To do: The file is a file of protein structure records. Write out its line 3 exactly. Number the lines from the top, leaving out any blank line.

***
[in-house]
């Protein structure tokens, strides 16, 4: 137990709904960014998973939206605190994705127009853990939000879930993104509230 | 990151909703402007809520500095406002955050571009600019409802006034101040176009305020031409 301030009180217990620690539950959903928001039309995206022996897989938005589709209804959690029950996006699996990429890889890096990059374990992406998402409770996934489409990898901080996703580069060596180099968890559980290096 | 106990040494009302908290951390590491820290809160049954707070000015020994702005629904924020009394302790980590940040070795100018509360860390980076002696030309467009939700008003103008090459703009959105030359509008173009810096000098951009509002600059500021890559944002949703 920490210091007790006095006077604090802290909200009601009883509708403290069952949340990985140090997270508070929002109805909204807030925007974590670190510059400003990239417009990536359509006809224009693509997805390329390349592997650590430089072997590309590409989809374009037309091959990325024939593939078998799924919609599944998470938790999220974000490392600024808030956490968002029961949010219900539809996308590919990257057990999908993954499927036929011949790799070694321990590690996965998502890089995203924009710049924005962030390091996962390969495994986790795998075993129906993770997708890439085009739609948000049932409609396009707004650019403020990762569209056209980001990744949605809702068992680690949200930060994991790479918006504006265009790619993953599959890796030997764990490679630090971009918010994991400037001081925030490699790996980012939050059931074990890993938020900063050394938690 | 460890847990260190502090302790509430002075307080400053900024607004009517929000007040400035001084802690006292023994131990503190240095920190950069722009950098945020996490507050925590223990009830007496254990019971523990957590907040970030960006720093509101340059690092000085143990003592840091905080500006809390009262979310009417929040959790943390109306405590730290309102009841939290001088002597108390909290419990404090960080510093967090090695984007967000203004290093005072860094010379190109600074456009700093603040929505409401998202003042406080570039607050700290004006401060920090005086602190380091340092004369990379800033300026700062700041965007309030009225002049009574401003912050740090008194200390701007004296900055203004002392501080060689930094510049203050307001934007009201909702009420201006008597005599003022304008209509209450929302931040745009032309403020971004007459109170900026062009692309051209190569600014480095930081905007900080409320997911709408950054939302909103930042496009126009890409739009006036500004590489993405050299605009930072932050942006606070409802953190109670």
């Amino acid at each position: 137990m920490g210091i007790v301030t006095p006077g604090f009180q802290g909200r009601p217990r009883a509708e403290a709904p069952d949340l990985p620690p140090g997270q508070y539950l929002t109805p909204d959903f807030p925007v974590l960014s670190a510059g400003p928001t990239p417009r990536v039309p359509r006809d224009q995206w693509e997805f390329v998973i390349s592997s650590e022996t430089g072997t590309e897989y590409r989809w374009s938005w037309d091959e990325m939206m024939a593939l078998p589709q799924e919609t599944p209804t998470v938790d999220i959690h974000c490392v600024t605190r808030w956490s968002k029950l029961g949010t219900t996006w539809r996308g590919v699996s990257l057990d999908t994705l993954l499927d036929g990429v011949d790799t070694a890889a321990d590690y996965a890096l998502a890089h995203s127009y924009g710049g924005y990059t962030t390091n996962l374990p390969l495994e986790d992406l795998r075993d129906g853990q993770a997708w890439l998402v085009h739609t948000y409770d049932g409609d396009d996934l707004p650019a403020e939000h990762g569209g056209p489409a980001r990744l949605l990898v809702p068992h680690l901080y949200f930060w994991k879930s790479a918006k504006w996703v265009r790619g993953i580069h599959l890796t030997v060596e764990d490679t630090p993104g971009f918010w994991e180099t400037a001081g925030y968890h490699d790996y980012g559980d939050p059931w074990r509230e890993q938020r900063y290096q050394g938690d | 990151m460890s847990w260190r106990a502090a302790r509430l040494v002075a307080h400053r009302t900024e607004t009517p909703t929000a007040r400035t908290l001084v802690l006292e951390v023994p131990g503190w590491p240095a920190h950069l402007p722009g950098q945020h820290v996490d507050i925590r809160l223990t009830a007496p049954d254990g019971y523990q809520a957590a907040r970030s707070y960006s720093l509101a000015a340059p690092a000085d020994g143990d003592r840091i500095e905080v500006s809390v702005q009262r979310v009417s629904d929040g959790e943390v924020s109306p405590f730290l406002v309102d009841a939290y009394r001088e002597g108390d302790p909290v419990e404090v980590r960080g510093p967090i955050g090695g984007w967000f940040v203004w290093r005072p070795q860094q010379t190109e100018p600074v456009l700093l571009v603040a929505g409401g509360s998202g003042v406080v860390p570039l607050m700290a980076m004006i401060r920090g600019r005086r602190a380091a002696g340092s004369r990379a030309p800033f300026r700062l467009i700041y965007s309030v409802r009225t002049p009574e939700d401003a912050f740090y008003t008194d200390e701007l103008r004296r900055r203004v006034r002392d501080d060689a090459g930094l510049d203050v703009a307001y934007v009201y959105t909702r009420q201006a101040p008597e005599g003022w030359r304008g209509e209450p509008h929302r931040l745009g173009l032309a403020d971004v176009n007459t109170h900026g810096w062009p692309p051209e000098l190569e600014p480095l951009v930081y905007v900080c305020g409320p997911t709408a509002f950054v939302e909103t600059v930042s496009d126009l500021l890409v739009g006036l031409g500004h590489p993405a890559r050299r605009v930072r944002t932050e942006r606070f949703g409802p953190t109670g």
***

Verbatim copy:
């Amino acid at each position: 137990m920490g210091i007790v301030t006095p006077g604090f009180q802290g909200r009601p217990r009883a509708e403290a709904p069952d949340l990985p620690p140090g997270q508070y539950l929002t109805p909204d959903f807030p925007v974590l960014s670190a510059g400003p928001t990239p417009r990536v039309p359509r006809d224009q995206w693509e997805f390329v998973i390349s592997s650590e022996t430089g072997t590309e897989y590409r989809w374009s938005w037309d091959e990325m939206m024939a593939l078998p589709q799924e919609t599944p209804t998470v938790d999220i959690h974000c490392v600024t605190r808030w956490s968002k029950l029961g949010t219900t996006w539809r996308g590919v699996s990257l057990d999908t994705l993954l499927d036929g990429v011949d790799t070694a890889a321990d590690y996965a890096l998502a890089h995203s127009y924009g710049g924005y990059t962030t390091n996962l374990p390969l495994e986790d992406l795998r075993d129906g853990q993770a997708w890439l998402v085009h739609t948000y409770d049932g409609d396009d996934l707004p650019a403020e939000h990762g569209g056209p489409a980001r990744l949605l990898v809702p068992h680690l901080y949200f930060w994991k879930s790479a918006k504006w996703v265009r790619g993953i580069h599959l890796t030997v060596e764990d490679t630090p993104g971009f918010w994991e180099t400037a001081g925030y968890h490699d790996y980012g559980d939050p059931w074990r509230e890993q938020r900063y290096q050394g938690d | 990151m460890s847990w260190r106990a502090a302790r509430l040494v002075a307080h400053r009302t900024e607004t009517p909703t929000a007040r400035t908290l001084v802690l006292e951390v023994p131990g503190w590491p240095a920190h950069l402007p722009g950098q945020h820290v996490d507050i925590r809160l223990t009830a007496p049954d254990g019971y523990q809520a957590a907040r970030s707070y960006s720093l509101a000015a340059p690092a000085d020994g143990d003592r840091i500095e905080v500006s809390v702005q009262r979310v009417s629904d929040g959790e943390v924020s109306p405590f730290l406002v309102d009841a939290y009394r001088e002597g108390d302790p909290v419990e404090v980590r960080g510093p967090i955050g090695g984007w967000f940040v203004w290093r005072p070795q860094q010379t190109e100018p600074v456009l700093l571009v603040a929505g409401g509360s998202g003042v406080v860390p570039l607050m700290a980076m004006i401060r920090g600019r005086r602190a380091a002696g340092s004369r990379a030309p800033f300026r700062l467009i700041y965007s309030v409802r009225t002049p009574e939700d401003a912050f740090y008003t008194d200390e701007l103008r004296r900055r203004v006034r002392d501080d060689a090459g930094l510049d203050v703009a307001y934007v009201y959105t909702r009420q201006a101040p008597e005599g003022w030359r304008g209509e209450p509008h929302r931040l745009g173009l032309a403020d971004v176009n007459t109170h900026g810096w062009p692309p051209e000098l190569e600014p480095l951009v930081y905007v900080c305020g409320p997911t709408a509002f950054v939302e909103t600059v930042s496009d126009l500021l890409v739009g006036l031409g500004h590489p993405a890559r050299r605009v930072r944002t932050e942006r606070f949703g409802p953190t109670g």